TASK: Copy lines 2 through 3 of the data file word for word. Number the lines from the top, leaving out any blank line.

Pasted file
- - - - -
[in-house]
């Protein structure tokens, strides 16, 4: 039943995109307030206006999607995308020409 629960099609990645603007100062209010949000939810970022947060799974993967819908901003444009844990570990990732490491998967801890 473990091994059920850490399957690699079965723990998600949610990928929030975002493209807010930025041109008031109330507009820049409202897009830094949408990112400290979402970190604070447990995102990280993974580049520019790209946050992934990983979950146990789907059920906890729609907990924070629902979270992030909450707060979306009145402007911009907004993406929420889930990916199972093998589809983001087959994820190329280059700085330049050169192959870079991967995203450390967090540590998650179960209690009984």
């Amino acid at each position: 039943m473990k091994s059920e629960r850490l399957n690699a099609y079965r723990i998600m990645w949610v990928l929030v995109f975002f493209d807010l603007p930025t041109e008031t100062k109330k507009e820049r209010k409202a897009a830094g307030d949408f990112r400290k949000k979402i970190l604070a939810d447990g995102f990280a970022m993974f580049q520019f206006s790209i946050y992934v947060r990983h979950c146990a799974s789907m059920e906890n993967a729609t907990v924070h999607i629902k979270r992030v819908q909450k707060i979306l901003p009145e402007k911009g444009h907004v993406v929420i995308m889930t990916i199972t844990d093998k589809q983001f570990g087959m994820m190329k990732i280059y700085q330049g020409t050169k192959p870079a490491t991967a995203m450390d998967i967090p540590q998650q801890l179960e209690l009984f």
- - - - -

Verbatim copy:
């Protein structure tokens, strides 16, 4: 039943995109307030206006999607995308020409 629960099609990645603007100062209010949000939810970022947060799974993967819908901003444009844990570990990732490491998967801890 473990091994059920850490399957690699079965723990998600949610990928929030975002493209807010930025041109008031109330507009820049409202897009830094949408990112400290979402970190604070447990995102990280993974580049520019790209946050992934990983979950146990789907059920906890729609907990924070629902979270992030909450707060979306009145402007911009907004993406929420889930990916199972093998589809983001087959994820190329280059700085330049050169192959870079991967995203450390967090540590998650179960209690009984």
């Amino acid at each position: 039943m473990k091994s059920e629960r850490l399957n690699a099609y079965r723990i998600m990645w949610v990928l929030v995109f975002f493209d807010l603007p930025t041109e008031t100062k109330k507009e820049r209010k409202a897009a830094g307030d949408f990112r400290k949000k979402i970190l604070a939810d447990g995102f990280a970022m993974f580049q520019f206006s790209i946050y992934v947060r990983h979950c146990a799974s789907m059920e906890n993967a729609t907990v924070h999607i629902k979270r992030v819908q909450k707060i979306l901003p009145e402007k911009g444009h907004v993406v929420i995308m889930t990916i199972t844990d093998k589809q983001f570990g087959m994820m190329k990732i280059y700085q330049g020409t050169k192959p870079a490491t991967a995203m450390d998967i967090p540590q998650q801890l179960e209690l009984f």